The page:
News & what's on - Written by on Thursday, July 26, 2018 1:31 - 0 Comments

Serious Fraud Office raids triple

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The UK Serious Fraud Office (SFO) launched 30 property raids to gather evidence for its ongoing criminal investigations (ie before prosecution takes place) in the previous 12 months year ending March 31 reported here and in the FT.  The number is more than triple the number of the same raids undertaken the year before and more than at any time in the preceding five years.

The SFO is adopting an increasingly aggressive stance in its investigation and pursuit of white collar crime and the over tripling of the number of searches undertaken in connection with its active investigations before prosecution confirms that. 

However, raids carried out by the SFO’s Proceeds of Crime division fell to zero over the same period. In parallel SFO statistics show that in the 12 months year ending March 31 (the same year the Proceeds of Crime division conducted no searches) it obtained Proceeds of Crime orders amounting to £275,000 (c 1% of proceeds of crime orders in the prior year) and .1% of the disgorgement in the biggest DPA to date.

It is hoped the lack of searches conducted by the SFO’s Proceed of Crime division is a one off.  However, the statistics could represent a focus on investigating companies.  Corporations often reach agreement and pay their fines and disgorgement, in contrast to individual wrongdoers who may be more likely to hide away ill-gotten gains and require the SFO to use its search powers in respect of them.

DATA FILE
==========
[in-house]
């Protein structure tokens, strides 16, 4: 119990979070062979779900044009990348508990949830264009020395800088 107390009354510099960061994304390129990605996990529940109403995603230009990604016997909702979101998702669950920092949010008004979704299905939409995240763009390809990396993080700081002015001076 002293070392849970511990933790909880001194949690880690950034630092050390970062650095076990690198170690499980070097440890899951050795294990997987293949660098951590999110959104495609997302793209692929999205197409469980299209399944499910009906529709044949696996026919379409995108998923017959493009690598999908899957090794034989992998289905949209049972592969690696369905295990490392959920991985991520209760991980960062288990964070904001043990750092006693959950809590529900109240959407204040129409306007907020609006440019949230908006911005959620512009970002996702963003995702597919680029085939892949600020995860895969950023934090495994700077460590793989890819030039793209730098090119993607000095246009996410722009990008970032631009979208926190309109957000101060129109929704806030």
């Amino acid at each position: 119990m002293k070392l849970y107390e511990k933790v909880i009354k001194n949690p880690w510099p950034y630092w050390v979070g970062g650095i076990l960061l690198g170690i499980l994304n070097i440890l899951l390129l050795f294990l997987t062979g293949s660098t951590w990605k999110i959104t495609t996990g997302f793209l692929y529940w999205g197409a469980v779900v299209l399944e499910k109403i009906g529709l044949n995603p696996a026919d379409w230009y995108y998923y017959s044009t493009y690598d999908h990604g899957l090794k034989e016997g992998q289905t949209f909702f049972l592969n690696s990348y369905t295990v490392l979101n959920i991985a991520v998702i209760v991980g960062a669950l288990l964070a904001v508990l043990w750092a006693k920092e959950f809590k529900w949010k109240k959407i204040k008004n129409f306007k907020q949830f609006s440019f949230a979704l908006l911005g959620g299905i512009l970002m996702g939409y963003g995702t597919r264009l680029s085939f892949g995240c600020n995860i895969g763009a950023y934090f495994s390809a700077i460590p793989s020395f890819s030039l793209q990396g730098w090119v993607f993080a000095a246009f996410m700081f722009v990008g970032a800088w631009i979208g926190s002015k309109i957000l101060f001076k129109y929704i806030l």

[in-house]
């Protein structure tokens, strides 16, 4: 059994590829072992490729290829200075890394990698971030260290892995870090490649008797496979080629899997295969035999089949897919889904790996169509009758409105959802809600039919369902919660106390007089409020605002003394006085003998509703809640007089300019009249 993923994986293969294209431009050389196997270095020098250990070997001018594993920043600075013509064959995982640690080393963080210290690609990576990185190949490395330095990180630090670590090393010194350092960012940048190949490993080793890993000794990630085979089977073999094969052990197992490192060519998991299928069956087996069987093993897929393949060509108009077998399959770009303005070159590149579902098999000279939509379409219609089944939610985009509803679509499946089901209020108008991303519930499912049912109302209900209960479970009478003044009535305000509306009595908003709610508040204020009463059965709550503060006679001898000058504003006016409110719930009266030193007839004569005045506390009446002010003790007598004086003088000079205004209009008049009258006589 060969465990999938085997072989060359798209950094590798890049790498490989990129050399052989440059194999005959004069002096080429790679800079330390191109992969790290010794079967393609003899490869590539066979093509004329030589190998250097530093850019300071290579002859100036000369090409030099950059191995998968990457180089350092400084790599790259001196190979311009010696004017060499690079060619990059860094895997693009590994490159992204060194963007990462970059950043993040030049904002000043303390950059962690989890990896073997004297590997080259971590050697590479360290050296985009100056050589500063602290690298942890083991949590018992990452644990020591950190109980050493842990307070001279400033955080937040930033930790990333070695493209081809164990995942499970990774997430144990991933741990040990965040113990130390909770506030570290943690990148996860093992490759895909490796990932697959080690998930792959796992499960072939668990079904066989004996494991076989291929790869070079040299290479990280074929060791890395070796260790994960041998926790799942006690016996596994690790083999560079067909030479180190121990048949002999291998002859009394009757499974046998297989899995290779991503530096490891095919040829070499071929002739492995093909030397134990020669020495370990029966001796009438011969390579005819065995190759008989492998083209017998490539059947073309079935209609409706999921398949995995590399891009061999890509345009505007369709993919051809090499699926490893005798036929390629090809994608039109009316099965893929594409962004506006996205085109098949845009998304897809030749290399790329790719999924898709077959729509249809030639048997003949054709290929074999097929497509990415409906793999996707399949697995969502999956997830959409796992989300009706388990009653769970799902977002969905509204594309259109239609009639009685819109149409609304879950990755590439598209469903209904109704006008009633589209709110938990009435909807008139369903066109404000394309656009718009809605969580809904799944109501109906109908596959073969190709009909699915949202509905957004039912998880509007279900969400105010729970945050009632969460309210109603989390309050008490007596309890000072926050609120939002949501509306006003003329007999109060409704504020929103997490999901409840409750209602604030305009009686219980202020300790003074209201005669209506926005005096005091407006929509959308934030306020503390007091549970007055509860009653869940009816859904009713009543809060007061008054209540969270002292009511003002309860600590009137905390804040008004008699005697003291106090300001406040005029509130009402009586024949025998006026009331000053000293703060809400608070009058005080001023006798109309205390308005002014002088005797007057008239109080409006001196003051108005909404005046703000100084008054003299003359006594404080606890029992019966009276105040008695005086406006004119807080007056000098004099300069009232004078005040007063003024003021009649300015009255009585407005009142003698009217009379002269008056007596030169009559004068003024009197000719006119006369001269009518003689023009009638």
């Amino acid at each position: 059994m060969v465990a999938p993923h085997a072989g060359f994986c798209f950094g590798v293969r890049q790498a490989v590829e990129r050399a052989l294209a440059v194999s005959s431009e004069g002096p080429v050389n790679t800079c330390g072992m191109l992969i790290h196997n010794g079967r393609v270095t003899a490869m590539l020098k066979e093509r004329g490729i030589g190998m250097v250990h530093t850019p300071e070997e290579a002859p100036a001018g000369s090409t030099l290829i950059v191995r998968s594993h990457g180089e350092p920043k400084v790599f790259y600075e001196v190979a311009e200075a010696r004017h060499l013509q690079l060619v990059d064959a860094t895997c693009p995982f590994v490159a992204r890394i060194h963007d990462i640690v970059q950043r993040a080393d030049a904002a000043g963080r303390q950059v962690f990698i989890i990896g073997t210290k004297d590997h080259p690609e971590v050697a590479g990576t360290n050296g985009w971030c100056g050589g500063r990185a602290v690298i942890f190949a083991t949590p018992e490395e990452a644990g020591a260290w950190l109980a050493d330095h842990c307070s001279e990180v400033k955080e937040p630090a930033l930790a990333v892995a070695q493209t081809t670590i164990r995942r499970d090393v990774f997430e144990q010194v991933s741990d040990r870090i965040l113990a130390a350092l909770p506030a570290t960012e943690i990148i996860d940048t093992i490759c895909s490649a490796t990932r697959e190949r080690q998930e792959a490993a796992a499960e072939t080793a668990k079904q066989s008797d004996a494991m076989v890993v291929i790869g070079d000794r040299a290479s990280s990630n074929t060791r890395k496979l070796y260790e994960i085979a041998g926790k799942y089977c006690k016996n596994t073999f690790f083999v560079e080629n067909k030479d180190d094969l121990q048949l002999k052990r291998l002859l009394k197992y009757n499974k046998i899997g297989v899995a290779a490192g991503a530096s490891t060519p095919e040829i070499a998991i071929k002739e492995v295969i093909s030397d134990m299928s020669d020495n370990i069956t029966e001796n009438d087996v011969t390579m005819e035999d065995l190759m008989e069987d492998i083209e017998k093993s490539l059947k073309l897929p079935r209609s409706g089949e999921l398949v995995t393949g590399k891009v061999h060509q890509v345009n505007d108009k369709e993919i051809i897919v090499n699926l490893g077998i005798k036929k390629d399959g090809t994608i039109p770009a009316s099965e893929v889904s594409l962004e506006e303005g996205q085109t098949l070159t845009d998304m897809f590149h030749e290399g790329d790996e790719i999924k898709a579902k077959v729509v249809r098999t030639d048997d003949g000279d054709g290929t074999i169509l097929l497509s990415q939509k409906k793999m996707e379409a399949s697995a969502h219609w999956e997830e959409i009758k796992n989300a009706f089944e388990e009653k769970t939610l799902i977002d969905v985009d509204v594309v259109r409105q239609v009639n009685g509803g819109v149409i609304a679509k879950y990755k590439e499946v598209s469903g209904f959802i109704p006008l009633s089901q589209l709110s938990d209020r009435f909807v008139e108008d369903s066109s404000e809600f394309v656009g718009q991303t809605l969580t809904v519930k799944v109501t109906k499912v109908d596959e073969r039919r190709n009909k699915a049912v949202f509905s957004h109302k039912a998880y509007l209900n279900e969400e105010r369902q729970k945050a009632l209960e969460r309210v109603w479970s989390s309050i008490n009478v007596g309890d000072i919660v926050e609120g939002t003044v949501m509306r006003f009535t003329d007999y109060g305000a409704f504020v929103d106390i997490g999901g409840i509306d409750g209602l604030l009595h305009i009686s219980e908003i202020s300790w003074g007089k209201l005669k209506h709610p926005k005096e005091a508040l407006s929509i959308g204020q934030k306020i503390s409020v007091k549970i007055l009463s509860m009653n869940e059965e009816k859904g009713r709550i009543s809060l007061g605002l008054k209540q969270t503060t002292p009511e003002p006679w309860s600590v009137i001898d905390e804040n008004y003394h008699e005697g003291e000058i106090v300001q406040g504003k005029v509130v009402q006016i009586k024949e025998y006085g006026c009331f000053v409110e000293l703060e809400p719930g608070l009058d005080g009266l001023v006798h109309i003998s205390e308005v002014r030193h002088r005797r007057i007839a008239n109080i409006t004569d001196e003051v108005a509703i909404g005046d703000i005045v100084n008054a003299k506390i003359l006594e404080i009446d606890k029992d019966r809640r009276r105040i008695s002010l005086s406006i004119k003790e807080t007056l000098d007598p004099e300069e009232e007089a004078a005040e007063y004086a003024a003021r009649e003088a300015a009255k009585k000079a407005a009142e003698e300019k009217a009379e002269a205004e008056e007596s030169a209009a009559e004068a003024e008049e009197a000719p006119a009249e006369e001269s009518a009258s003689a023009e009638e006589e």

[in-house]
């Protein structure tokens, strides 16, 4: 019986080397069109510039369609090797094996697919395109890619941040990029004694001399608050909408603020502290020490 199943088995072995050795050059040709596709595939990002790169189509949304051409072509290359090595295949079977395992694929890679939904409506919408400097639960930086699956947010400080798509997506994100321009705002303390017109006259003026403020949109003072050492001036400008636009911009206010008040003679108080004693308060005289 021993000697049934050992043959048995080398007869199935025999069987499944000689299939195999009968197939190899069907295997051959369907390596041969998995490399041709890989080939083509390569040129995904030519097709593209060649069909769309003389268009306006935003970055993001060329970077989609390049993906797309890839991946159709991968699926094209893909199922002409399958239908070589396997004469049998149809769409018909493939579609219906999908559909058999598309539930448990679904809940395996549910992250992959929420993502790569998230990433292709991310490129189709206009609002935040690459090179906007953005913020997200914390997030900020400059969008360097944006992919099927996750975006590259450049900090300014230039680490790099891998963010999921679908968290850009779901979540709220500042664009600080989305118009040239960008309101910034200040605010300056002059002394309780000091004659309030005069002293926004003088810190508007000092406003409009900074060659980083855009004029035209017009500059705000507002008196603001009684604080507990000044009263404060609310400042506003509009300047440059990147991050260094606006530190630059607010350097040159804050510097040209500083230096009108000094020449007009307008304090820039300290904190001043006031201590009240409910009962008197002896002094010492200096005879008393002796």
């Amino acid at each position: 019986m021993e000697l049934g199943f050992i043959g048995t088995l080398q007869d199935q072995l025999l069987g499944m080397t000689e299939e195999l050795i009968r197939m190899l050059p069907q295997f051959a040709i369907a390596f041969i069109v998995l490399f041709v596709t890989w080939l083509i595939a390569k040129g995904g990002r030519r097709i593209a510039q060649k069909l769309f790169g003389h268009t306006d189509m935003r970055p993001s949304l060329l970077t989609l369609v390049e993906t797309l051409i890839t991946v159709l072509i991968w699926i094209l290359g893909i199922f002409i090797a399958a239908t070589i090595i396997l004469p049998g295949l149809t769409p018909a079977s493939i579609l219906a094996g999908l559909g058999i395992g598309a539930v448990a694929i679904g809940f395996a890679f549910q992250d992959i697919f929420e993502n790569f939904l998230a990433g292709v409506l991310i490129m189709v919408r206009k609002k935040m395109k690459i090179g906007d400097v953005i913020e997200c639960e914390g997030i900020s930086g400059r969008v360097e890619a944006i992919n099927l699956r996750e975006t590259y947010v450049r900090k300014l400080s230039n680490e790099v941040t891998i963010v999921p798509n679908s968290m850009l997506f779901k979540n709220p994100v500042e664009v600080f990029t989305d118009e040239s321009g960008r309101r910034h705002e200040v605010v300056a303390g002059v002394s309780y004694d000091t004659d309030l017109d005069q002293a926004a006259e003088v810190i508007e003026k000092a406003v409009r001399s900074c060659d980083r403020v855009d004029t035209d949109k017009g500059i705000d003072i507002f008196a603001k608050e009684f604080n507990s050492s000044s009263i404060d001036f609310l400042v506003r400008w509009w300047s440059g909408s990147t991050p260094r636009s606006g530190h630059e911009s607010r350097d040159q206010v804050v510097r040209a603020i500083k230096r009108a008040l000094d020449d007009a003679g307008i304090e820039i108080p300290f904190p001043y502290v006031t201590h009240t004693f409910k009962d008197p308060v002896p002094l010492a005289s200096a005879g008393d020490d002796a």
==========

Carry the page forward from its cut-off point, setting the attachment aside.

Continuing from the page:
Telephone number penalties, Deferred Prosecution Agreements and aggressive investigation and enforcement tactics against companies are all taken from the US criminal law enforcement playbook.

The US has been criticised for its focus on corporations. It is important that the SFO does not fall into the same trap, and simply target corporations as a cash cow for the UK government, at the expense of pursuing individual wrongdoers and recovering their ill-gotten gains.

The appointment of a former US prosecutor, Lisa Osofsky, to head the SFO is entirely consistent with the new US-style approach to white collar crime enforcement in the UK.  The increased number of raids for investigations is likely to continue but should not be at the cost of investigating and recovering ill-gotten gains from those convicted of white collar crimes.

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